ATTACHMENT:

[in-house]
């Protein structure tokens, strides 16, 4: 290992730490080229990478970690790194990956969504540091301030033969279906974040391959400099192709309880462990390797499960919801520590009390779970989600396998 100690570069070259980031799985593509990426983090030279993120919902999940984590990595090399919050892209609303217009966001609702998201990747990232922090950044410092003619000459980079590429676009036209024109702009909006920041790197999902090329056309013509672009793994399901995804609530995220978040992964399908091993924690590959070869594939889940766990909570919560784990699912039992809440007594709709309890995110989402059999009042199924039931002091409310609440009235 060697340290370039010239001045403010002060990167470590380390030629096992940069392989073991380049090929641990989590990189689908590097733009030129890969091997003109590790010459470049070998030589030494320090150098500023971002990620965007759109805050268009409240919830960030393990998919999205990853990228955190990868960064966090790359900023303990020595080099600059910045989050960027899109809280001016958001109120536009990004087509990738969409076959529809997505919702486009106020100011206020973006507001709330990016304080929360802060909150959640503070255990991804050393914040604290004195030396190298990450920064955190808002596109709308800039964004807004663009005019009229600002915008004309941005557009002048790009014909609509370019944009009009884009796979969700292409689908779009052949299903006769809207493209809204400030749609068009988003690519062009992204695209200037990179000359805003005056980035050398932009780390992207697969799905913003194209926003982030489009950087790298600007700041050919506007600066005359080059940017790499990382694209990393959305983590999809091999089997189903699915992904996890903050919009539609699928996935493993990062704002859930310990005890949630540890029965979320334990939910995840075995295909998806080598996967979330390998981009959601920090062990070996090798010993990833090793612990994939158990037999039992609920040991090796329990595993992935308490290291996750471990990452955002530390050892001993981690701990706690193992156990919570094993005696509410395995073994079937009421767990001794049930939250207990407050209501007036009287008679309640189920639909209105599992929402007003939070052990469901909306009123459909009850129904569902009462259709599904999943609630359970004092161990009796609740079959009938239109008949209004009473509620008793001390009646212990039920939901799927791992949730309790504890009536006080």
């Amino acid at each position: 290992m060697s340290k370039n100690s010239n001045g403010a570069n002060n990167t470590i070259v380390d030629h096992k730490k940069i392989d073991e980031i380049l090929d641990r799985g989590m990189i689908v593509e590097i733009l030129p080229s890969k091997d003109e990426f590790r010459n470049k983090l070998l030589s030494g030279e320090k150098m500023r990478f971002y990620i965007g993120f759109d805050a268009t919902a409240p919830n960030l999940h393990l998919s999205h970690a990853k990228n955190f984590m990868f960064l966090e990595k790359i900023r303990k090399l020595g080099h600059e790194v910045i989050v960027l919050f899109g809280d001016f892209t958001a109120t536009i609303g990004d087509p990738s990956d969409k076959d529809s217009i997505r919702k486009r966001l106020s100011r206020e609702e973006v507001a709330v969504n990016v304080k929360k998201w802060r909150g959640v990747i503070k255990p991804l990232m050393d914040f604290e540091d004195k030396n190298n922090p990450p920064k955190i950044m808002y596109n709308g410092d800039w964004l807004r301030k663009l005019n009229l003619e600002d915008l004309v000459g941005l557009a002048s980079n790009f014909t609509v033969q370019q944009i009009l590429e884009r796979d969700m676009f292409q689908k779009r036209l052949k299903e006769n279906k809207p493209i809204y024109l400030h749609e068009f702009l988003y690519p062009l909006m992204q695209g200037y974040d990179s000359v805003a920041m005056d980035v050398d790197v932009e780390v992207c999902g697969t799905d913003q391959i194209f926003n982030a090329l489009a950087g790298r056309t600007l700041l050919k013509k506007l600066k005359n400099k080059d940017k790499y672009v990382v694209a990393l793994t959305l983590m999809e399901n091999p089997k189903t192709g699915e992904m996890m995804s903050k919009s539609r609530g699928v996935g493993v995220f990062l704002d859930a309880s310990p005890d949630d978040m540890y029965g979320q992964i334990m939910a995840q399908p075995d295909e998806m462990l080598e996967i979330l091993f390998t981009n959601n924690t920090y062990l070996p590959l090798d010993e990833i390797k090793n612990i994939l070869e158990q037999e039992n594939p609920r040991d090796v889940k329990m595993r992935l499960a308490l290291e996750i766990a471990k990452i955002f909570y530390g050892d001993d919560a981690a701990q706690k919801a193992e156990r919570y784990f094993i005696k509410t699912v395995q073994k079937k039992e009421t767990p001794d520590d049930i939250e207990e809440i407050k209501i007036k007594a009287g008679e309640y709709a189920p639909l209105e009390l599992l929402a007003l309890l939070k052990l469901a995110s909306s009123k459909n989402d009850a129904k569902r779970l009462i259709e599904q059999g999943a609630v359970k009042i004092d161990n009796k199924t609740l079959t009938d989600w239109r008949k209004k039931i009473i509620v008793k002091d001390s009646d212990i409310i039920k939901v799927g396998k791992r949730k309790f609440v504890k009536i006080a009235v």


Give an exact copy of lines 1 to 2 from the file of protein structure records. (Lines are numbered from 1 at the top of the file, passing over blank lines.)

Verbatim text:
[in-house]
């Protein structure tokens, strides 16, 4: 290992730490080229990478970690790194990956969504540091301030033969279906974040391959400099192709309880462990390797499960919801520590009390779970989600396998 100690570069070259980031799985593509990426983090030279993120919902999940984590990595090399919050892209609303217009966001609702998201990747990232922090950044410092003619000459980079590429676009036209024109702009909006920041790197999902090329056309013509672009793994399901995804609530995220978040992964399908091993924690590959070869594939889940766990909570919560784990699912039992809440007594709709309890995110989402059999009042199924039931002091409310609440009235 060697340290370039010239001045403010002060990167470590380390030629096992940069392989073991380049090929641990989590990189689908590097733009030129890969091997003109590790010459470049070998030589030494320090150098500023971002990620965007759109805050268009409240919830960030393990998919999205990853990228955190990868960064966090790359900023303990020595080099600059910045989050960027899109809280001016958001109120536009990004087509990738969409076959529809997505919702486009106020100011206020973006507001709330990016304080929360802060909150959640503070255990991804050393914040604290004195030396190298990450920064955190808002596109709308800039964004807004663009005019009229600002915008004309941005557009002048790009014909609509370019944009009009884009796979969700292409689908779009052949299903006769809207493209809204400030749609068009988003690519062009992204695209200037990179000359805003005056980035050398932009780390992207697969799905913003194209926003982030489009950087790298600007700041050919506007600066005359080059940017790499990382694209990393959305983590999809091999089997189903699915992904996890903050919009539609699928996935493993990062704002859930310990005890949630540890029965979320334990939910995840075995295909998806080598996967979330390998981009959601920090062990070996090798010993990833090793612990994939158990037999039992609920040991090796329990595993992935308490290291996750471990990452955002530390050892001993981690701990706690193992156990919570094993005696509410395995073994079937009421767990001794049930939250207990407050209501007036009287008679309640189920639909209105599992929402007003939070052990469901909306009123459909009850129904569902009462259709599904999943609630359970004092161990009796609740079959009938239109008949209004009473509620008793001390009646212990039920939901799927791992949730309790504890009536006080």